Clay Jensen returns home to find a strange package with his name on it. Inside he discovers several cassette tapes recorded by Hannah Baker – his classmate and first love – who committed suicide two weeks earlier.
Hannah’s voice explains there are thirteen reasons why she killed herself. Clay is one of them. If he listens, he’ll find out why.
All through the night, Clay keeps listening – and what he discovers changes his life…forever.
Thirteen Reasons Why was recommended to me by Amazon or Goodreads (I can’t remember which) on the basis that I enjoyed The Perks of Being a Wallflower. I’m really glad I saw this suggestion because Thirteen Reasons Why is a really unique and interesting book that I certainly won’t forget in a hurry.
The book is narrated by Clay, an honest, kind-hearted, teenage boy. A few weeks previously, Hannah Baker committed suicide. Hannah had been in Clay’s year at school and worked with him at the cinema. He had a crush on her and had yearned make something more of their casual acquaintanceship. But Clay will never get to know Hannah better. Until he comes home from school to find a parcel addressed to him.
He opens it to discover a collection of cassette tapes along with an enclosed message. Hannah recorded the tapes before she died, outlining the thirteen reasons why she chose to take her own life. She has organised for the tapes to be sent to each of the people involved in her decision, and if they do not follow the rules, the truth will be exposed to everyone.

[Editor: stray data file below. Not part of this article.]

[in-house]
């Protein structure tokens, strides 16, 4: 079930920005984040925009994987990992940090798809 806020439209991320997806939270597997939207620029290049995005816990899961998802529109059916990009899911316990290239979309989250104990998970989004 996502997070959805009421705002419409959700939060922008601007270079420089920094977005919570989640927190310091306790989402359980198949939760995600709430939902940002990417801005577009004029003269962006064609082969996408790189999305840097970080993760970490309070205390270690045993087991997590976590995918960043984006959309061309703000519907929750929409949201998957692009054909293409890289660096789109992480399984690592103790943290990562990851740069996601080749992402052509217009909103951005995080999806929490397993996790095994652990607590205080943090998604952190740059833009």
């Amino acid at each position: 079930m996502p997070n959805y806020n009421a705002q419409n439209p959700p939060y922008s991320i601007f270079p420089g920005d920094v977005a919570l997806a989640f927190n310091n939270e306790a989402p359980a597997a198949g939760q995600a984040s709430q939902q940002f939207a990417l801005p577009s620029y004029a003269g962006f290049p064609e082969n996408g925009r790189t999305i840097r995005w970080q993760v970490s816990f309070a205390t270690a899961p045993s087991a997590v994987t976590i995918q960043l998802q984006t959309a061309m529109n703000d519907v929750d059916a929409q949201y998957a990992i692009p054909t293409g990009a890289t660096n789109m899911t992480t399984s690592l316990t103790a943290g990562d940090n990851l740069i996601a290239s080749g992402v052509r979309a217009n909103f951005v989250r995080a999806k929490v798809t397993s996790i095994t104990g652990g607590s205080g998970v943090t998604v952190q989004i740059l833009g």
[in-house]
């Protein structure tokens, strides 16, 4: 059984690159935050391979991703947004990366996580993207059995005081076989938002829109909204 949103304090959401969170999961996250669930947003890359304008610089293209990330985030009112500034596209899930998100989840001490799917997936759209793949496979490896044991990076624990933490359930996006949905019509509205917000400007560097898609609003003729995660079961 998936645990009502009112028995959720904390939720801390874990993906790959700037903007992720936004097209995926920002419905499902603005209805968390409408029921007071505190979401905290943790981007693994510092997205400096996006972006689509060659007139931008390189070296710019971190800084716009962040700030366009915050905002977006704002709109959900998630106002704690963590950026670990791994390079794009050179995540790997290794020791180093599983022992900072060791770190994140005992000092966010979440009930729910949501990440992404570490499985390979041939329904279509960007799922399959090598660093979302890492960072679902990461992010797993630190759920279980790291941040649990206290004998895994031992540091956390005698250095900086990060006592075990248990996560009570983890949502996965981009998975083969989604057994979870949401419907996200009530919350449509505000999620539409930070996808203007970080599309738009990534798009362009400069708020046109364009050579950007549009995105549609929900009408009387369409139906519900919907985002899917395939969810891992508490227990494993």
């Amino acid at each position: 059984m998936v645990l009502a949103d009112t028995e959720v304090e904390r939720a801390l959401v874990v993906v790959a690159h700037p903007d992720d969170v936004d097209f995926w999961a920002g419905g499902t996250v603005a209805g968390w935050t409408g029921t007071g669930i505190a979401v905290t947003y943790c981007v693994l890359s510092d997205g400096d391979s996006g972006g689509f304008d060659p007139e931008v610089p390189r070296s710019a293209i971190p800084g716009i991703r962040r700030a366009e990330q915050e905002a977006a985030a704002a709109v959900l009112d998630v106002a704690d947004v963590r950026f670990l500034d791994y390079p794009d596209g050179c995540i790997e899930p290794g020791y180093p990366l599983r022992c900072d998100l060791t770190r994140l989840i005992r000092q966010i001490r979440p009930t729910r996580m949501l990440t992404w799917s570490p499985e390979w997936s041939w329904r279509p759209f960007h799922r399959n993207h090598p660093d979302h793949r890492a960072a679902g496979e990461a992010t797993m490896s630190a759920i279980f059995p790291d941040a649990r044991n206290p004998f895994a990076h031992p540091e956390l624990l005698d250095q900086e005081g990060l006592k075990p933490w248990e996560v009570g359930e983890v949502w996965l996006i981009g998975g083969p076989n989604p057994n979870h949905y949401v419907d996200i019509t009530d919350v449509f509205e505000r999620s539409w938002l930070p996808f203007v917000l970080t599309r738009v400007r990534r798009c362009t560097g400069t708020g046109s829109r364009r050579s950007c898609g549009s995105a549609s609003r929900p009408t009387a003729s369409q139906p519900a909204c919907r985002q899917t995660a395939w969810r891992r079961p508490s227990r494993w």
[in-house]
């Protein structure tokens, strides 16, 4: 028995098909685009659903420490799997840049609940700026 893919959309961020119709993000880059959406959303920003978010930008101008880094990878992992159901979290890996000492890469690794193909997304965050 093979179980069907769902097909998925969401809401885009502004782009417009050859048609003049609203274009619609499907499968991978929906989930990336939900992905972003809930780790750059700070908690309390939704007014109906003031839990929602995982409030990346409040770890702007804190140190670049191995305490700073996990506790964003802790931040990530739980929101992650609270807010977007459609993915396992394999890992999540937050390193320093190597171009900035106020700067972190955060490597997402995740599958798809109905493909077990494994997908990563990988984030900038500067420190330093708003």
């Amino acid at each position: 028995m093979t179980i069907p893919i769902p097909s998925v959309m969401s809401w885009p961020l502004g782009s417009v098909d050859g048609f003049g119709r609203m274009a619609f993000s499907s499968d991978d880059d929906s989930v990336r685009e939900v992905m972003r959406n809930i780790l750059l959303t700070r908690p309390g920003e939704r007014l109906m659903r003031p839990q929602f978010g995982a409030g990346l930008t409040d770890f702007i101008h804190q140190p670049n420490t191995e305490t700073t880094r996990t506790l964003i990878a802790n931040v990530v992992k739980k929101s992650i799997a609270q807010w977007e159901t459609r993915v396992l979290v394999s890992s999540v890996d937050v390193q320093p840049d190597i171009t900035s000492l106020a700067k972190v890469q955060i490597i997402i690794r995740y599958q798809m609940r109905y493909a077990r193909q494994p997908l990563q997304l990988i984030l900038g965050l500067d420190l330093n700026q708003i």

Clay is shocked. He can’t think of anything he did that would have hurt Hannah and hopes that it is a mistake that he has received the tapes. He begins to listen and what he hears will break him.
Clay spends a lonely night in emotional turmoil listening to the tapes, waiting for his name to appear. When he does, he soon realises that he is not on there for the same reasons as the others. He never hurt Hannah, but he is an essential part of the story and she wanted him to know why she did what she did.
***END OF SPOILERS***
Thirteen Reasons Why is written in such a unique and interesting way. The dialogue of Hannah’s tapes is interspersed with Clay’s thoughts and feelings as he listens to them, which I think works really well. As a reader you feel what Clay is going through and can fully empathise with him.
The novel highlights how even your smallest actions, or lack of, can have a huge impact on another person’s life without you even realising it. Of all the things that happened to Hannah, none of them alone would have pushed her to the breaking point, but the accumulation of both far-reaching and imperceivable consequences of other people’s choices had a catastrophic outcome.
Thirteen Reasons Why should teach people to be more aware of others around them, and how important they may be in shaping another person’s future, however deep or shallow their relationship is.
No one knows for certain how much impact they have on the lives of other people. Oftentimes, we have no clue. Yet we push it just the same.
If anyone has any other suggestions for books of this genre please let me know